Pete MacCarthy – Always Visit a Pub with Your Name over the Door (#104)

Welcome to Season 1, Episode 4 of the Letter from Ireland Show. In this episode, Carina and Mike Collins follow the journey of a man who "always went into an Irish Pub" with his name over the door. We then go to the back of one of these pubs - and find a remarkable story.

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Pete MacCarthy – Always Visit a Pub with Your Name over the Door (#104)

We are delighted to bring you Episode 4 of The Letter from Ireland Show – a weekly podcast that goes out each Thursday from a cottage in County Cork. Tune in to this episode – and dive straight in to a bit of Irish caint, ceóil agus craic (conversation, music and craic!).

Listen to the Audio.

You can listen to the show on your computer/smartphone by clicking on the play button (the triangle with the circle around it) below.You can also download the show onto your computer by clicking on the download button. Enjoy!

Read The Letters.

In this episode, Mike and Carina read from two of our letters from Ireland. Click on the titles below to see the full transcript of each letter so you can read along:

  • Letter 1: A Trip to McCarthy’s Bar. In this letter, we chat about the bars and pubs of Ireland, the wandering of a second-generation Irishman – and the hilarious book he wrote after his travels.
  • Letter 2: A Remarkable Story at the back of an Irish Pub In this letter, we go into one Irish Pub in particular – it has a framed object sitting over the fireplace, and there is the remarkable story of one man attached to that piece.

Join The Conversation.

Do feel free to leave a comment or question in the section below. We’d love to hear from you!

Slán for now,

Mike and Carina.

  • Helen Wyse says:

    Hi Mike and Carina: I enjoyed your radio show on McCarthy’s and although my surname is not McCarthy, I will certainly drop into a McCarthy bar anywhere is Cork when I next go to Ireland.

    My 4th gr grandmother was Mary McCarthy born about 1712 and died in 1783. She married David Gallwey, merchant and they lived in Mardyke, near Bantry Bay and later lived in Lisbon, Portugal after their land was confiscated.

    I have been following the McCarthys for years (all their great history being well documented) but since I don’t know who Mary’s parents were, I can’t yet make the connection to her specific clan. When I finally track her down, I will have a very rich history indeed.

    Thanks so much for your McCarthy stories.

    Helen, Canada

    • Mike says:

      Hi Helen – that sounds like a good plan! Plenty of MCCarthys in that part of the world, not so many Gallweys! Chat soon, Mike.

  • Sandy Laferriere says:

    I love this post! I had the pleasure of meeting Adrienne. McCarthy and her Mum several years ago. I have a lovely signed copy of the book about her Dad, Aidan McCarthy.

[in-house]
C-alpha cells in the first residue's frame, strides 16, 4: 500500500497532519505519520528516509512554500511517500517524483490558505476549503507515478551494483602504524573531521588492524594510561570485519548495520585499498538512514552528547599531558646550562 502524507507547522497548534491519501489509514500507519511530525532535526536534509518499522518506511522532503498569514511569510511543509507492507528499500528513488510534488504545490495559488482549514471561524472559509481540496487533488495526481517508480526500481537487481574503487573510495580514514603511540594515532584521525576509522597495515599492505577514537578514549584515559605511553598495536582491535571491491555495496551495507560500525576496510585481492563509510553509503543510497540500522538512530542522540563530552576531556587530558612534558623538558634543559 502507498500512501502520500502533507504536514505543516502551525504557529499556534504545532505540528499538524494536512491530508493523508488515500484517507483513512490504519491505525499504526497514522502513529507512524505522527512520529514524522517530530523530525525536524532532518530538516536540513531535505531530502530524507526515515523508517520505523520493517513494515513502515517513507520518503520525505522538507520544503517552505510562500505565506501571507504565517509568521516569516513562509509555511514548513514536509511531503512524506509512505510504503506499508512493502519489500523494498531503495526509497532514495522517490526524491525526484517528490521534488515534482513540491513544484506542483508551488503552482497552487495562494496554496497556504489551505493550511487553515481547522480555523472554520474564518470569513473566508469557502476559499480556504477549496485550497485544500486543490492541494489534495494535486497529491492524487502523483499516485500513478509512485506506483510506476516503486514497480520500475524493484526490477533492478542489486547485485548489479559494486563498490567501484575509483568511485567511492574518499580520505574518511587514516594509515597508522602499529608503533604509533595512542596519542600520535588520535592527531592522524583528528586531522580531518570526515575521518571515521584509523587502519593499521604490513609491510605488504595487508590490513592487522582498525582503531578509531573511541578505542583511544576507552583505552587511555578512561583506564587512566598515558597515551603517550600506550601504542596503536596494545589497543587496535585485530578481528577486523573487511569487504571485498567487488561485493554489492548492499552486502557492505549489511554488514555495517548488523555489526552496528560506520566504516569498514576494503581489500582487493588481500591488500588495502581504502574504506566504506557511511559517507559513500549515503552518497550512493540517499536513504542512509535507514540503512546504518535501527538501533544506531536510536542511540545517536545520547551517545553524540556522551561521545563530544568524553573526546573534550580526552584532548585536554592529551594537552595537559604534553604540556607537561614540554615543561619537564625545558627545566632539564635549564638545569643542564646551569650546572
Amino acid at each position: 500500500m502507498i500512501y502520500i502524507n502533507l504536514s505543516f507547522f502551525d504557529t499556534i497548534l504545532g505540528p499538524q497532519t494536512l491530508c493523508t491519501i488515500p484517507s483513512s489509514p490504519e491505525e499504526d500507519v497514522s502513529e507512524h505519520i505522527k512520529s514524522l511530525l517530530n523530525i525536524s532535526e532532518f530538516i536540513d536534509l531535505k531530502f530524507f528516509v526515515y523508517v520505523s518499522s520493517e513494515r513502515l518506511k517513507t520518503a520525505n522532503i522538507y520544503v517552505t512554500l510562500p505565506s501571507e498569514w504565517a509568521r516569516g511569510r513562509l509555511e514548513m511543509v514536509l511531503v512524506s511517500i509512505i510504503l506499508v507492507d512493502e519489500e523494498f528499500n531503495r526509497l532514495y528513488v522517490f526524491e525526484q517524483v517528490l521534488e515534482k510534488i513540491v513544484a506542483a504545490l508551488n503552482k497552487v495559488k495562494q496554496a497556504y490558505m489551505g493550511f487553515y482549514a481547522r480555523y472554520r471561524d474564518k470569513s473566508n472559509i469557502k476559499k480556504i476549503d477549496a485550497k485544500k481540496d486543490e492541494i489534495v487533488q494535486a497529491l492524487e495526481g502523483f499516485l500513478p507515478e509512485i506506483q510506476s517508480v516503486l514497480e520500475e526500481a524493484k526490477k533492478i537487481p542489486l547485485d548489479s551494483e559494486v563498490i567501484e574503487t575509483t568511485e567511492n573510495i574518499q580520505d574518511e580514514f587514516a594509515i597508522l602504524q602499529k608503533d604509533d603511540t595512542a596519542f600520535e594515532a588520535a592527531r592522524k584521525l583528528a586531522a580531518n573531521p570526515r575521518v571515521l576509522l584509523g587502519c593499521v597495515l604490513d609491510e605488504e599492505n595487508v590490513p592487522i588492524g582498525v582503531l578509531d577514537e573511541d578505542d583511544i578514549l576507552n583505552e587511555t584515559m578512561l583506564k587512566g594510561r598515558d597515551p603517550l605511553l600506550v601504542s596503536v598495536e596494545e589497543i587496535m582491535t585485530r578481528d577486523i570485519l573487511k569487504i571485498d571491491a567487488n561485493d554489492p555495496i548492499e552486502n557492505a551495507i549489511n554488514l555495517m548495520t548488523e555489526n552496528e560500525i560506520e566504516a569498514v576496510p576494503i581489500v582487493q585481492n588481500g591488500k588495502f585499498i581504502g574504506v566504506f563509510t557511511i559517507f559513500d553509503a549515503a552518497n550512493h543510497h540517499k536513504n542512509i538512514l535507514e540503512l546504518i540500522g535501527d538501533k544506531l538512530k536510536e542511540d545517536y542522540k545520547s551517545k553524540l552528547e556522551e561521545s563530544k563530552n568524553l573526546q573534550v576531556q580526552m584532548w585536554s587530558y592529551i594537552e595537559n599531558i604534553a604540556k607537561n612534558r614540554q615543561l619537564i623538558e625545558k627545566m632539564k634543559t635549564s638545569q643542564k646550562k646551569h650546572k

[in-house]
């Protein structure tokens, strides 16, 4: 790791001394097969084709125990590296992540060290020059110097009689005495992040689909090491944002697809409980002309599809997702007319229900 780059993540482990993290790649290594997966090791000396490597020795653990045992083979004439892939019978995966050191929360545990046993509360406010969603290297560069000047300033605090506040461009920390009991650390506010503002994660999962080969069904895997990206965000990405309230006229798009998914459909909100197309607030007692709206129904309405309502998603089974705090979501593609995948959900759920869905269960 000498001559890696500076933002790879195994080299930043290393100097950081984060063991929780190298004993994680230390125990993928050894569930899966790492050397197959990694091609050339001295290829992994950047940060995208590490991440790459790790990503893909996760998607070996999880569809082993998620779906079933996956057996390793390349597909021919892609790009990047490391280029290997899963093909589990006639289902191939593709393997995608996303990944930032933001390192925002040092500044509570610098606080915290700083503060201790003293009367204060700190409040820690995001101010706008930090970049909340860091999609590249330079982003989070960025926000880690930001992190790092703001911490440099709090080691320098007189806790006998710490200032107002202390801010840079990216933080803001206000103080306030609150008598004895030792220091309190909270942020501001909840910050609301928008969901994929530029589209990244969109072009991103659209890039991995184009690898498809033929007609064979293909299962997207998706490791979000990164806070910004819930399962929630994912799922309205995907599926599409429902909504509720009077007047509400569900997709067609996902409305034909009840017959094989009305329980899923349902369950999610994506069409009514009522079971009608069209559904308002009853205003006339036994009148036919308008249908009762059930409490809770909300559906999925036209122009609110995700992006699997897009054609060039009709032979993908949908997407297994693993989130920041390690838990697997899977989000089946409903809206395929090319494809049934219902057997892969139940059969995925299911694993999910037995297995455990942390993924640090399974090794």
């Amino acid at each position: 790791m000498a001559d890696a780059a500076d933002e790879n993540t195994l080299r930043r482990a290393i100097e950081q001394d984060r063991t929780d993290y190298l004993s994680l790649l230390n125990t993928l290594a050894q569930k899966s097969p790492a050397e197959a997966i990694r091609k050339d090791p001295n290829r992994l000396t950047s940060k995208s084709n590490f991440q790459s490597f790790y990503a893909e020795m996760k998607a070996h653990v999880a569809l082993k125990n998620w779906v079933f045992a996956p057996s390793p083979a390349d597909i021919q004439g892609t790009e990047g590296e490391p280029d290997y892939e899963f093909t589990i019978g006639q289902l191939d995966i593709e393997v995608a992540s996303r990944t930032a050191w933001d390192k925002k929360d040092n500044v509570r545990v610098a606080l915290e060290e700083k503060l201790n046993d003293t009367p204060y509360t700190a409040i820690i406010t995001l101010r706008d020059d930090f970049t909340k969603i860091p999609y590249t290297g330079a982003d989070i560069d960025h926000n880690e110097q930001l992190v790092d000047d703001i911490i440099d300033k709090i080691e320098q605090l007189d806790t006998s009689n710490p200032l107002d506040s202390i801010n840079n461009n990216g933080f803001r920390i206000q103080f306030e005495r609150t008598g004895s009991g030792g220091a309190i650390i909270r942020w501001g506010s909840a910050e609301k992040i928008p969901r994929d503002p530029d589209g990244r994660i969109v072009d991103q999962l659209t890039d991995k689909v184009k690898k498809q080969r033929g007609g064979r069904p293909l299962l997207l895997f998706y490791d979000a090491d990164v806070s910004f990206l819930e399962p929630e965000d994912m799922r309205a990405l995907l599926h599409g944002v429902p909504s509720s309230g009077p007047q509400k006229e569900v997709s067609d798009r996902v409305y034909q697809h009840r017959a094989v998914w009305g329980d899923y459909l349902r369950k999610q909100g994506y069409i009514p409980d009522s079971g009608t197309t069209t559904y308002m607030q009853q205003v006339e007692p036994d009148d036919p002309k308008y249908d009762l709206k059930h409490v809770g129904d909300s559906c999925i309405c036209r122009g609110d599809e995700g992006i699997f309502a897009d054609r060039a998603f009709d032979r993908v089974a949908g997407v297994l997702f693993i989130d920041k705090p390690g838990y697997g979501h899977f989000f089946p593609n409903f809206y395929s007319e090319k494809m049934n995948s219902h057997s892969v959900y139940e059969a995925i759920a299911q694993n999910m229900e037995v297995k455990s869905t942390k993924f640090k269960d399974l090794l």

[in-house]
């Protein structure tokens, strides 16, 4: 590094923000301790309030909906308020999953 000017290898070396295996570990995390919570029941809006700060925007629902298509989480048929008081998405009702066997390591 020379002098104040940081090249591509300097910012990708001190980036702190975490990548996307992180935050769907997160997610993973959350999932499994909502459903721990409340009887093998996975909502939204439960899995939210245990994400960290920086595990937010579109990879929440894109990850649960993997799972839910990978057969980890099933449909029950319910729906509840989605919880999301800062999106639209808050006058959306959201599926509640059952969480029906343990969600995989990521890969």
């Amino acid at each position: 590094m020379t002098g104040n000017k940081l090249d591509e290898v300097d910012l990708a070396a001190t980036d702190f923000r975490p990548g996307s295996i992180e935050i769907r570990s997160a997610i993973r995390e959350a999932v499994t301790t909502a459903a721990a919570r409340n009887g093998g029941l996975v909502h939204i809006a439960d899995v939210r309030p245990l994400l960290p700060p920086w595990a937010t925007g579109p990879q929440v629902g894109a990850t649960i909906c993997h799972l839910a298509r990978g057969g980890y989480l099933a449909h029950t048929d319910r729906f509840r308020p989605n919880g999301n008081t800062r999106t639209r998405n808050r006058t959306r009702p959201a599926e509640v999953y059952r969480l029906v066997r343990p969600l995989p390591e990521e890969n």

At the time I was there, Mrs. McCarthy lived upstairs over the Pub. She invited me up for a visit and I will never forget the time I spent chatting with her. She showed me that “sword” given to her husband.

    So , this story is special to me. Thank you Mike and Carina.

    Fond Regards,
    Sandy Kennedy LaFerriere

  • kate says:

    Hi mike and carnia, kiaora from new zealand. My great grandfather william cronin opened the first pub in the lower south island are of gore, called the cron hill i think. I know very litlle about my family history beyond that….is cronin a name you would find typically above an irish pub? I believe the family was from galway. I think my other family names : reidy/joines and finnerty orginated from the area to. Haha ive always been told there is a healthy history of religion and whiskey which seem a good fit to me.
    R you able to tell me what the fcr stands for? I know its signicant to my history but keep drawing clueless ends.
    Is a cold early winter evening here, i hope you guys are warming up on your side of the world,
    thankyou so much for the gift of your voices to your stories, kate

    • Mike Collins says:

      Kate – lots of Cronins above Irish pubs – especially in the south of the island of Ireland. It typically comes from northwest Cork into Kerry. Mike. On fcr – not sure where you are seeing that? Thanks for the weather update, Mike.

  • James Tierney says:

    Your podcast is a great addition. Truly love them. I believe I becoming addicted. I’ve been a member in the past and this benefits me by Allowing me to listen with my busy work schedule. Of course listening to the Brough is a total pleasure! I went to Catholic school in Upland California, and had the pleasure of nuns from County Cork ( Presentation Sisters). Brings back some fond memories, as well as some PTSD. ????????☘️????.
    I have some hilarious stories from my Catholic school days if you’re ever interested!
    currently I do comedy regarding them here in the USA.

  • Maureen K Cosentino says:

    My great grandmother was Mary McCarthy. Parents: Denis b: 1825 in Ireland. d: 4/19/1879 Cook County, Chicago, US and Ellen (Ambrose) circa 1825, Port Mchee, Curry County, Ireland. D: 1/27, 1892 Cook County, Chicago, US. . Mary married my great grandfather, John Francis O’Shaughnessy, B: 12/25/1851 (In the US). Wish I could find him. All we know is he and his siblings, Patrick, James and Katherine, “came to the US at an early age, think from Limerick” and another brother (name forgotten) went to Scotland. Darn.